Focusing all the light up front can subtly communicate that the most significant activity of the meeting is taking place there. But we’re gathering as the church not going to a concert. We’re a body, a temple, a house. The most important sound of the gathering is the congregation, not the musicians. A lit auditorium can help reinforce that theological principle.

House lights enable a leader to see the congregation.

More than once I’ve been in a situation where I can’t see who I’m leading. If I catch it in rehearsal, I ask the tech people to turn up the house lights. I want to be able to see how people are responding and whether they’re engaged. That’s harder when I can’t see them.

I can hear someone saying, “But you don’t know my church. I’m trying to avoid looking at their unenthusiastic, bored, disengaged, discouraging faces!” True. It can be less than inspiring to the people you’re leading. But it’s better to know how they’re being affected than to close my eyes and ignore them all together.

We want to make it possible for people to see their Bibles.
A dark room makes referencing a physical Bible during that time difficult, if not impossible. At times we turn lights down when we sing and turn them up for the preaching. Do we never want people to look at their Bibles when we sing? Or write down a thought they received during a song?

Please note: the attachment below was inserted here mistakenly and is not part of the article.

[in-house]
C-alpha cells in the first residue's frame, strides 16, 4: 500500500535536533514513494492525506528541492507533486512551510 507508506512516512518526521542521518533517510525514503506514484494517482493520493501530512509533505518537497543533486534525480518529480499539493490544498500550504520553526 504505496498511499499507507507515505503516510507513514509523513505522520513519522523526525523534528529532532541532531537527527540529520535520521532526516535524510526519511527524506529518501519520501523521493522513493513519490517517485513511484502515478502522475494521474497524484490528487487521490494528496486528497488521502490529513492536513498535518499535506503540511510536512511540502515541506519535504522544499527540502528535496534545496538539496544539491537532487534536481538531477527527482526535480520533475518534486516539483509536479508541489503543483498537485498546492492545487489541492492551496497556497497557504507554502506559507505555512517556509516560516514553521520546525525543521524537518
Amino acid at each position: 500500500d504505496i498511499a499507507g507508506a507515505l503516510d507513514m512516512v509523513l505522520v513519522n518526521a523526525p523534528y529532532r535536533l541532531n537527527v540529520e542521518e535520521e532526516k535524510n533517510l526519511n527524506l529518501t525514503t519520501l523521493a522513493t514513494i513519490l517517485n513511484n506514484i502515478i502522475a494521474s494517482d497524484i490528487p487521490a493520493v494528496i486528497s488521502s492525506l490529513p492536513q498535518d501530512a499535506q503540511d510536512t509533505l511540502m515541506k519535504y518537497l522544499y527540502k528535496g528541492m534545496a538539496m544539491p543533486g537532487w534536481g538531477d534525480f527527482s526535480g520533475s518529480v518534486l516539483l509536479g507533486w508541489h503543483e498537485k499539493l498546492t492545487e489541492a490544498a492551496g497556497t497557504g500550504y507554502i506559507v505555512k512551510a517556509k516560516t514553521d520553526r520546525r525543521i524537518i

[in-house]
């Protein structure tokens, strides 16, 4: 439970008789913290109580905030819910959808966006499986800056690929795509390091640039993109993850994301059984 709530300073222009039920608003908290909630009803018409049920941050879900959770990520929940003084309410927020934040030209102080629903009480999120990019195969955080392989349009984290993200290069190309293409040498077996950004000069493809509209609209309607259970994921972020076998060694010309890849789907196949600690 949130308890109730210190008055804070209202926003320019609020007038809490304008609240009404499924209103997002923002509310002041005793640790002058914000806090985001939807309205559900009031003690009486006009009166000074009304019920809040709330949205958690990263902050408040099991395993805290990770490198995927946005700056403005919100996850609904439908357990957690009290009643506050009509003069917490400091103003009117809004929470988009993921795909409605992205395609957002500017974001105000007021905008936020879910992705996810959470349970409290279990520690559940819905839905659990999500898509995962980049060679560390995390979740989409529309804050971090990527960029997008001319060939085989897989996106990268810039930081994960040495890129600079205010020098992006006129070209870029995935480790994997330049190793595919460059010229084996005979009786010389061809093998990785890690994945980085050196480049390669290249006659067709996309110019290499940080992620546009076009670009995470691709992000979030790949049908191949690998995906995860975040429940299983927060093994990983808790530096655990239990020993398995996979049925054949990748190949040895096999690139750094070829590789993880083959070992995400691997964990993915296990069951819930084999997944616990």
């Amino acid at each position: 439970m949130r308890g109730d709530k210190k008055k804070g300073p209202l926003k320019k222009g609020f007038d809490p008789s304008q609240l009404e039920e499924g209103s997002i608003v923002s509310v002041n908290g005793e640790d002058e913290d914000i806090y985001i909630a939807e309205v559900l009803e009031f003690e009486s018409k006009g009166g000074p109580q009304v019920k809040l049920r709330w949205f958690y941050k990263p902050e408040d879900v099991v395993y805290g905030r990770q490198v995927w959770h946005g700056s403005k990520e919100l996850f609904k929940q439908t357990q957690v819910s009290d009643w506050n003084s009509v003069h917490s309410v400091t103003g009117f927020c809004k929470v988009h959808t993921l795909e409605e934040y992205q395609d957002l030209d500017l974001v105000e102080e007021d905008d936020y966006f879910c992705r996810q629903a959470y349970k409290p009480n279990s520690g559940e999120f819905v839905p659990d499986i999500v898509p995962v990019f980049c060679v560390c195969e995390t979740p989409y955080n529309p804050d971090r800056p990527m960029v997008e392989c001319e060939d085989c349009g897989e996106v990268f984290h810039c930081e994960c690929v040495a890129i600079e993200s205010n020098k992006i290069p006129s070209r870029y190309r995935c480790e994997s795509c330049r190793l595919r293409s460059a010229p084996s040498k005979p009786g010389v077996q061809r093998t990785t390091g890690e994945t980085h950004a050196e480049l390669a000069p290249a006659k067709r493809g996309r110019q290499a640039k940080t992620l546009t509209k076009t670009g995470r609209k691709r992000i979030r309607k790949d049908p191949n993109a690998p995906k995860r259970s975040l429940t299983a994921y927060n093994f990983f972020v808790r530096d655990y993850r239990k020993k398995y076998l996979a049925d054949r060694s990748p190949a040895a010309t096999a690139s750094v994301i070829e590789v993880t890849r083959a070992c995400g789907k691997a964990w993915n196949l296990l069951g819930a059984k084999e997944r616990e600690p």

Of course, nothing I’ve said here forbids a candlelight service. And you can keep singing when the power goes out. And as I mentioned earlier, there are legitimate reasons to adjust the house lighting when we worship God in song. But God doesn’t put people next to me in the gathering so I can ignore them. We sing together to deepen the relationships we enjoy through the gospel.

So next time your church meets, try leaving the lights on or at least turning them up. It may be a little awkward at first. But if you take time to explain biblically what you’re doing, you might be surprised how people in your congregation start to realize the crucial role they play on Sunday mornings.

What makes congregational worship amazing is not the lighting or the architecture or the aesthetics. We’re in an ordinary room doing something extraordinary. We are all God’s people engaging together and that’s something worth shedding some light on.